— Booker T. Washington
    I let no man drag me down so low as to make me hate him.
    — Booker T. Washington
    tags: men  hate 
     
    I believe that my race will succeed in proportion as it learns to do a common thing in an uncommon manner; learns to do a thing so thoroughly that no one can improve upon what it has done; learns to make its services of indispensable value.
    — Booker T. Washington
    tags: believe  value  service  learn  race 
     
    Those who have accomplished the greatest results are those… who never grow excited or lose self-control, but are always calm, self-possessed, patient and polite.
    — Booker T. Washington
    Educated men and women, especially those who are in college, very often get the idea that religion is fit only for the common people. No young man or woman can make a greater error than this...
    — Booker T. Washington
    tags: men  people  women  young  college  ideas 
     
    The time will come when the Negro in the South will be accorded all the political rights which his ability, character, and material possessions entitle him to.
    — Booker T. Washington
    You must understand the troubles of that man farthest down before you can help him.
    — Booker T. Washington
    tags: men  help 
     
    We do not want the men of another color for our brothers-in-law, but we do want them for our brothers.
    — Booker T. Washington
    tags: men 
     
    A race, like an individual, lifts itself up by lifting others up.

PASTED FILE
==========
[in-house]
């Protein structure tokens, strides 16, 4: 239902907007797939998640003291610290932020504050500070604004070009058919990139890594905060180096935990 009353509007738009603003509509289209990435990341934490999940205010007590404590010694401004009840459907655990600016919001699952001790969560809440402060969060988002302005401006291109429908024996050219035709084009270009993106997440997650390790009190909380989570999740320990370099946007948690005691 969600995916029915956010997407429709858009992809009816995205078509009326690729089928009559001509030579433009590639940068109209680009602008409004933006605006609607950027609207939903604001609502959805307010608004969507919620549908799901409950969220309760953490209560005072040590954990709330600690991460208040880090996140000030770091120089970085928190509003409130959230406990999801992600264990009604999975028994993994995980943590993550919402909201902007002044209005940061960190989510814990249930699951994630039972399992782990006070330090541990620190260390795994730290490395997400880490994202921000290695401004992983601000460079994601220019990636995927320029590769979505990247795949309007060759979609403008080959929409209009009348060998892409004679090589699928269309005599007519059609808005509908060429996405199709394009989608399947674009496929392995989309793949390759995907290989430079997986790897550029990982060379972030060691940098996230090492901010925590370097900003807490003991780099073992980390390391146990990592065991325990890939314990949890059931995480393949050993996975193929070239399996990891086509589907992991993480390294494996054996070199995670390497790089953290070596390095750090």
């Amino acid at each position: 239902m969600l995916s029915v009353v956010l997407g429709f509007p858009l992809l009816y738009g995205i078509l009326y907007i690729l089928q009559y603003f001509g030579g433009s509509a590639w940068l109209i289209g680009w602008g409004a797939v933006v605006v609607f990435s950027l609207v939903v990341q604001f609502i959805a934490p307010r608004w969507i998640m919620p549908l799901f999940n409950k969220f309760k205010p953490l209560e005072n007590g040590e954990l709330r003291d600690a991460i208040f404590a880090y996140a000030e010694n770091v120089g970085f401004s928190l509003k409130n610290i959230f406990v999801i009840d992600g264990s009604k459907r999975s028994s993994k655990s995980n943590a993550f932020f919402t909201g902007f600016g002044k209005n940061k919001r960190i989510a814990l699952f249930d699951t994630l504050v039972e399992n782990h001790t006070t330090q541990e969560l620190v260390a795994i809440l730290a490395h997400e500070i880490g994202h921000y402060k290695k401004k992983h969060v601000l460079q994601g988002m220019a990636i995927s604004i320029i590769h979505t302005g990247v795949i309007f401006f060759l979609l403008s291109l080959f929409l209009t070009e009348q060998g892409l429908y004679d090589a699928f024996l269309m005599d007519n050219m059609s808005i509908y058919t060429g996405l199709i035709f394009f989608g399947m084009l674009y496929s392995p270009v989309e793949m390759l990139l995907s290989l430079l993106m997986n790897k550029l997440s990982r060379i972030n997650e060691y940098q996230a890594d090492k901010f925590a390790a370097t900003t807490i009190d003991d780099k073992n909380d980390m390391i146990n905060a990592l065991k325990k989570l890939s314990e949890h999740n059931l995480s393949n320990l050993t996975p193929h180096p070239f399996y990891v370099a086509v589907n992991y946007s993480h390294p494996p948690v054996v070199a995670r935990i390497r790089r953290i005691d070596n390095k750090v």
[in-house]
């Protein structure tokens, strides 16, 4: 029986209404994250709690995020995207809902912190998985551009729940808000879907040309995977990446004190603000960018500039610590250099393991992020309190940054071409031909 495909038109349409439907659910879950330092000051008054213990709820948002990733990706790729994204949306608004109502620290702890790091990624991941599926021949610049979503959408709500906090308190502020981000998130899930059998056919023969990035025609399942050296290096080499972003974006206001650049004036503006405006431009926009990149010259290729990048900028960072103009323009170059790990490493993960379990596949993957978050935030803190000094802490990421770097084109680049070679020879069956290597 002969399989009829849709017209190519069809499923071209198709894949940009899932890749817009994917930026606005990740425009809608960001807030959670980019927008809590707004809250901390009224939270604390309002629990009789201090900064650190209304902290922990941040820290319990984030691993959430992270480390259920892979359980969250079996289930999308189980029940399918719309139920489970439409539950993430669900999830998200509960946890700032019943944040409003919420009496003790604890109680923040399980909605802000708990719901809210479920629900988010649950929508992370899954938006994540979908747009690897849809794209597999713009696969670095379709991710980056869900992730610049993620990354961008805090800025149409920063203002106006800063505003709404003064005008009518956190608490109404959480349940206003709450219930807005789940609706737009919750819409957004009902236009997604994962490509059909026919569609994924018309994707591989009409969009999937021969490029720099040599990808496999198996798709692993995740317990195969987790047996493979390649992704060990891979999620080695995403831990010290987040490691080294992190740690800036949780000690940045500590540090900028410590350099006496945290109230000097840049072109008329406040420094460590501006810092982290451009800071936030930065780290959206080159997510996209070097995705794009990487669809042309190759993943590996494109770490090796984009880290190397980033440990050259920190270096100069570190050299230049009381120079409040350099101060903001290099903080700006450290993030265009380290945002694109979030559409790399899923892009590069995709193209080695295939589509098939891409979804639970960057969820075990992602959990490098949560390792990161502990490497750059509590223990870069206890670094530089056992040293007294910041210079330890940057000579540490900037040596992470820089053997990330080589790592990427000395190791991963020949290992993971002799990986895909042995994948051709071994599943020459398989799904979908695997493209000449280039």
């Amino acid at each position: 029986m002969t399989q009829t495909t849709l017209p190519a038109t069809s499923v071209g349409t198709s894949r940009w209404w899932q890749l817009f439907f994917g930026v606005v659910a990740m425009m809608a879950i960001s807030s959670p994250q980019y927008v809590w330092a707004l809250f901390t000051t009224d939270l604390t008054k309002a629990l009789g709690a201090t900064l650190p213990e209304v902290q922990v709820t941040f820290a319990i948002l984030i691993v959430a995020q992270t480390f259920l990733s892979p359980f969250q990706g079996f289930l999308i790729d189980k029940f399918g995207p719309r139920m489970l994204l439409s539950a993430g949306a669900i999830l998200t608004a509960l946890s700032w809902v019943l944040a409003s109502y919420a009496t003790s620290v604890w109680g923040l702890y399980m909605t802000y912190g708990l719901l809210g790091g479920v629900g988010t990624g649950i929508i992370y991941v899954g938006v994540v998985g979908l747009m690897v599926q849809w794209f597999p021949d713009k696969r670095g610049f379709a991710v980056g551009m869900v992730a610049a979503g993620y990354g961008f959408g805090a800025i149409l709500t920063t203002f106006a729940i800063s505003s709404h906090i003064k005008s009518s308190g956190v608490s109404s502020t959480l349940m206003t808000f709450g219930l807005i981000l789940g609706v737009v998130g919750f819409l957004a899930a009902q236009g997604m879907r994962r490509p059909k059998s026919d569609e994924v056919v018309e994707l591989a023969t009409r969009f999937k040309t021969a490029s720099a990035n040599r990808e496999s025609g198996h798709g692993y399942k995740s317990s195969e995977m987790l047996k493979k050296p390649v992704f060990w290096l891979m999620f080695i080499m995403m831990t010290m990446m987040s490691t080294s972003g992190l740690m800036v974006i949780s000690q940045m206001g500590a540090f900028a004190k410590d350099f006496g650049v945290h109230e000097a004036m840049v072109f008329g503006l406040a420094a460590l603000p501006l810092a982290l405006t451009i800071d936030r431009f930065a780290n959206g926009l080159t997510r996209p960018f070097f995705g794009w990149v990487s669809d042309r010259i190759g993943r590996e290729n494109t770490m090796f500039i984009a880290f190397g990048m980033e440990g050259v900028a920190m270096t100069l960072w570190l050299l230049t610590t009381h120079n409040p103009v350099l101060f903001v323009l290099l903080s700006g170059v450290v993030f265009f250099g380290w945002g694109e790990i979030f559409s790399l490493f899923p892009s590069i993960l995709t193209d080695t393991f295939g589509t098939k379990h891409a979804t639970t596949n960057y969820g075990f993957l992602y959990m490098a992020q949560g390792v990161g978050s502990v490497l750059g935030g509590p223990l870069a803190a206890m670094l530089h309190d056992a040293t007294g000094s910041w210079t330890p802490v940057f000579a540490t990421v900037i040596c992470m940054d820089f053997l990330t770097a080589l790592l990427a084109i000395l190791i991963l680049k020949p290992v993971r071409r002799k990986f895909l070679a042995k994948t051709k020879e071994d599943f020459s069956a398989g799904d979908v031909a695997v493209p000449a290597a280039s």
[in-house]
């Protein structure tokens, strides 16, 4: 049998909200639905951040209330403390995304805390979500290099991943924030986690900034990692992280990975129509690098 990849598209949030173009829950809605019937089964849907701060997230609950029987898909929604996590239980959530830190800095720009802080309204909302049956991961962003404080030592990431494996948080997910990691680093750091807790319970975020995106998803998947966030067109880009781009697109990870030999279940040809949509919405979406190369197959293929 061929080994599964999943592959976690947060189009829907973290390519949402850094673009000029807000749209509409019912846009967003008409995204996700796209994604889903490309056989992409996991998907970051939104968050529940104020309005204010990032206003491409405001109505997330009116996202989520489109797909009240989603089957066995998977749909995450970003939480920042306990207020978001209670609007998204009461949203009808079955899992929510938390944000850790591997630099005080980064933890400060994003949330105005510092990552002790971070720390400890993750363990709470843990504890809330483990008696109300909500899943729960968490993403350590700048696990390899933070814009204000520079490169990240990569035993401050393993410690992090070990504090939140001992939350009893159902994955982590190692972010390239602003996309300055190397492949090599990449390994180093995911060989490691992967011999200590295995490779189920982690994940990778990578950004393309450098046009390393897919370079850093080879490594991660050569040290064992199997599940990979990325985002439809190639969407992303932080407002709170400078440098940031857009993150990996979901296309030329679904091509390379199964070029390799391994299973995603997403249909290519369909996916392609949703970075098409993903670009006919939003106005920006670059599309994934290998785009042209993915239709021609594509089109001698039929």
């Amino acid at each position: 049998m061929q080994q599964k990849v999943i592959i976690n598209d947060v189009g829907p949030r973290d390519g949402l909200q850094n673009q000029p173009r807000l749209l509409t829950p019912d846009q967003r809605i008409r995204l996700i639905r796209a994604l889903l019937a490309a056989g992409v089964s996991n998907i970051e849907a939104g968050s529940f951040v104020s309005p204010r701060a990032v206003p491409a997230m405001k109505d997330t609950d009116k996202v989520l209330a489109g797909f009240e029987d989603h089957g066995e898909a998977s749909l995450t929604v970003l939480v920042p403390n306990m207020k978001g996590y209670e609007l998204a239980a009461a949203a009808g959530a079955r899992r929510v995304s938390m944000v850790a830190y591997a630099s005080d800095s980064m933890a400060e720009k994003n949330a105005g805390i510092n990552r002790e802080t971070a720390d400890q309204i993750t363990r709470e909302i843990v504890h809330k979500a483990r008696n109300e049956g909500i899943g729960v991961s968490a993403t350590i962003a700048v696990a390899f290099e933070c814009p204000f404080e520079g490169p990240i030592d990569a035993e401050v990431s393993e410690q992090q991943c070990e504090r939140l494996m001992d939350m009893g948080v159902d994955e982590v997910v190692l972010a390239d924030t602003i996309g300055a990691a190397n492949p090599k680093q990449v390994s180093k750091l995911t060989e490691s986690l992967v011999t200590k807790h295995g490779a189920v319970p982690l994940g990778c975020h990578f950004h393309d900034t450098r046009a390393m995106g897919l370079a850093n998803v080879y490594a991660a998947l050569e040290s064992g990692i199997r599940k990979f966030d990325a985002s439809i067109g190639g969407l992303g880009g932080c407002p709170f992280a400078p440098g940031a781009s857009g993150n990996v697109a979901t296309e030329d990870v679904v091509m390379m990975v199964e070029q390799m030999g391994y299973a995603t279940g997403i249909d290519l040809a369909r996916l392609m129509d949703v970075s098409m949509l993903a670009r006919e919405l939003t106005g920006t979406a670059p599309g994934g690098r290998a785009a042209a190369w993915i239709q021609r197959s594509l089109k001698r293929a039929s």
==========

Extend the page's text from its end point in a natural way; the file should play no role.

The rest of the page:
— Booker T. Washington
    tags: race 
     
    An ounce of application is worth a ton of abstraction.
    — Booker T. Washington
    tags: worth 
     
    Each one should remember there is a chance for him.
    — Booker T. Washington
    tags: chance 
     
    No race that has anything to contribute to the markets of the world is long in any degree ostracized.
    — Booker T. Washington
    tags: world  race 
     
    I believe that one always does himself and his audience an injustice when he speaks merely for the sake of speaking. I do not believe that one should speak unless, deep down in his heart, he feels convinced that he has a message to deliver.
    — Booker T. Washington
    tags: heart  believe 
     
    The actual sight of a first-class house that a Negro has built is ten times more potent than pages of discussion about a house that he ought to build, or perhaps could build.
    — Booker T. Washington
    tags: time 
     
    I think I have learned that the best way to lift one's self up is to help someone else.
    — Booker T. Washington